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Caroline Kutek, an American tourist, recently culminated a guided exploration of Greece’s most esteemed archaeological treasure, the Acropolis. Her journey immersed her in the ancient aura of this iconic landmark, a testament to Greece’s rich historical tapestry.

The architectural grandeur of the Acropolis, a monument over 2,500 years old, is a sight to behold. But as one visitor recently remarked, the throng of eager tourists jostling for space in the shadows of this ancient wonder is just as striking – and for some, quite a cause for vexation.

“Overwhelming” is how a 30-year-old customer service operator described the atmosphere during her recent June visit. Her frustrations were not with the monument itself but with the size of the crowd and the winding queues extending up the hill to the attraction, a scene which she observed was increasingly commonplace.

Echoing these sentiments, Australian sales assistant Jackie Zachary stated, “Too many people for my liking. I did not expect this many people in June, thinking July would be peak and busier.” Her surprise at the unexpected crowd volume underscores the escalating popularity of the Acropolis as a must-visit tourist spot.

Statistics from the Greek state organization for the management of cultural resources (ODAP) reveal a surge in visitor numbers. An astounding 14,000 people explored the Acropolis in May, marking a 70 percent increase from 2022. According to ODAP chairman Ilias Patsarouhas, from April onwards, average daily visits rivaled those of the previous August, traditionally the peak month in Greece’s tourism season.

This escalating wave of tourism is in step with a global resurgence in leisure travel demand. The revival of Greece’s tourism industry to pre-pandemic levels has been fast-tracked, helped by an earlier than usual start to the tourist season.

Despite leveraging an online “fast pass”, one visitor, Kutek, and her family endured a 15-minute wait before entering. At the peak of the site, the congestion exacerbated as everyone tried to merge into a single queue, which she lamented as the worst part of the experience.

Visitors to the Acropolis must navigate a two-part queueing system. After purchasing their ticket at the entrance, they join another line to climb the stairs of the Propylaea, the gateway of the sanctuary dedicated to the ancient Greek goddess Athena.

World Heritage Watch (WHW), a non-governmental organization working with UNESCO to safeguard sites of global significance, has expressed concern over the apparent lack of a visitor management plan at the Acropolis, a requirement under the UN watchdog’s World Heritage Convention.

According to WHW chair Stephan Doempke, the Acropolis has been grappling with “over-tourism” for years and is now at risk. The site’s status and preservation are compromised, he warns, without a proper management plan or a strategy to handle the influx of tourists.

Such congestion at the Propylaea can become so severe that security guards are forced to intervene, temporarily halting the flow of visitors, reveals Patsarouhas. The situation can escalate further with the arrival of passengers from cruise ships that dock at the port of Piraeus, particularly during this time of year.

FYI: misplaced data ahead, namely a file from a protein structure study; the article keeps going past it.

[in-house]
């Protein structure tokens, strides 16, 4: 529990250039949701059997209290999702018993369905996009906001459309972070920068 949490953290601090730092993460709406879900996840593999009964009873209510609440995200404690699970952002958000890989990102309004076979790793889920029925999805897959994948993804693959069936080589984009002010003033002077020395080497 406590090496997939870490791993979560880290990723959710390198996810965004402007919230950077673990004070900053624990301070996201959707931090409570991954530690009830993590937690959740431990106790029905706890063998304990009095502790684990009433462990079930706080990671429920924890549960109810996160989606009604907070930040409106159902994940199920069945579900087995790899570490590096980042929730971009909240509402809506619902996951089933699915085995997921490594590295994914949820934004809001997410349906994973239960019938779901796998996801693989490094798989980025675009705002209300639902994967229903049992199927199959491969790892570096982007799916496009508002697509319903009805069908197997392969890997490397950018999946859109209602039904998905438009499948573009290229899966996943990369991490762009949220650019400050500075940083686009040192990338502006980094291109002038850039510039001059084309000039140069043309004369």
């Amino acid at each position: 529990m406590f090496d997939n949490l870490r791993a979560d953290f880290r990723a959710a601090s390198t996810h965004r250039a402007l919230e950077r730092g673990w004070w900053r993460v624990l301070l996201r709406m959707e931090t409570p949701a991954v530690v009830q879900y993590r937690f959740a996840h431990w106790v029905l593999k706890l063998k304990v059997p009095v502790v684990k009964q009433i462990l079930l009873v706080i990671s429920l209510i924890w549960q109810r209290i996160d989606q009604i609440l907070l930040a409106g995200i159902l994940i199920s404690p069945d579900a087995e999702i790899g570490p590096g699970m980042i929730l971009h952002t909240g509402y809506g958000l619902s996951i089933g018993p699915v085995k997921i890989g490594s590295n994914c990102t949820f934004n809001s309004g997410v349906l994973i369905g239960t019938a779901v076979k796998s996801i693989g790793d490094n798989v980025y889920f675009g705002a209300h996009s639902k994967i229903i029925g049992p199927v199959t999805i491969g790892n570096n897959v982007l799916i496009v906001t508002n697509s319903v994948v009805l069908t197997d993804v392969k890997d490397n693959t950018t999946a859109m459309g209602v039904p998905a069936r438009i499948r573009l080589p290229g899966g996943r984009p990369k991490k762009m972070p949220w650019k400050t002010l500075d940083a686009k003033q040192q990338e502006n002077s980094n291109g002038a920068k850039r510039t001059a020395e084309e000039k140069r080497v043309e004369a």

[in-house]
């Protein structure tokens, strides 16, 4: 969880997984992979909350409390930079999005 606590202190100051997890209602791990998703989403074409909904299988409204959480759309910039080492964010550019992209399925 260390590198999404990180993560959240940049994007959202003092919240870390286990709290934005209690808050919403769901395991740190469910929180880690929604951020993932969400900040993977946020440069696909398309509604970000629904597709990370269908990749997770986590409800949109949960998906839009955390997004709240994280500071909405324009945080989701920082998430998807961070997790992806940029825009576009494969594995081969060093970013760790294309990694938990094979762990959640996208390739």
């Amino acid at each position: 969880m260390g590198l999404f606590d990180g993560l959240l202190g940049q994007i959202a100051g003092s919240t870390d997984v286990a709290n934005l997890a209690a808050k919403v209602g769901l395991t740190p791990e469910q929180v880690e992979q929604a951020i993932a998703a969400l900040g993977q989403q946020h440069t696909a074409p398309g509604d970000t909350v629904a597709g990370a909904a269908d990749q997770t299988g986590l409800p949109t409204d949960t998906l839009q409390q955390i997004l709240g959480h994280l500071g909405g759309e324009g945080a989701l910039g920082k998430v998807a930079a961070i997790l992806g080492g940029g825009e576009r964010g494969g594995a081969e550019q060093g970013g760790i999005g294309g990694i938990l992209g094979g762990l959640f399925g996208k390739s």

The allure of the Acropolis, steeped in ancient Greek mythology and history, continues to draw tourists worldwide. However, as these crowd numbers grow, so does the pressing need for a comprehensive management plan to ensure the preservation of this iconic heritage site.

In circumstances where between two and three thousand visitors descend upon the Acropolis simultaneously, wait times can swell to over an hour, reveals veteran guard Ioannis Mavrikopoulos, a dedicated custodian of the Acropolis for the past three decades. Mavrikopoulos highlights a pervasive issue: a chronic shortage of staff at archaeological sites nationwide, a predicament that reaches a “dramatic” pitch on the Greek islands.

Indeed, the management of the Acropolis has been embroiled in controversy over the past few years. A flashpoint was the Culture Ministry’s approval of restoration work at the site, which incorporated the construction of a new concrete walkway. While the ministry argued that the redesign enhances wheelchair accessibility and minimizes accident risks, critics were not convinced.

Stephan Doempke, the Chair of World Heritage Watch, a non-profit working with UNESCO to safeguard heritage sites, argues that such upgrades are “totally irresponsible” as they seem intended to bolster tourist numbers.

To mitigate the mounting pressure from the influx of tourists, the Culture Ministry is plotting a time slot system to distribute visitor flow throughout the day. ODAP Chairman Ilias Patsarouhas confirms that this will be rolled out by the end of June. However, the site’s guards fear that implementing such a system mid-season could complicate their responsibilities further. Mavrikopoulos insists that such changes should occur post-tourist season to avoid chaos and confusion.

In the grander scheme, Greece is banking on tourism as a key vehicle to drive its economic recovery following a near-decade-long debt crisis. The aim is to outstrip the record-breaking 31.3 million arrivals seen in 2019. Yet, as they scramble to capitalize on the tourist boom, it’s clear that the challenge of balancing heritage conservation with the demands of an eager global audience continues to cast a long shadow over the Acropolis.

 With AFP

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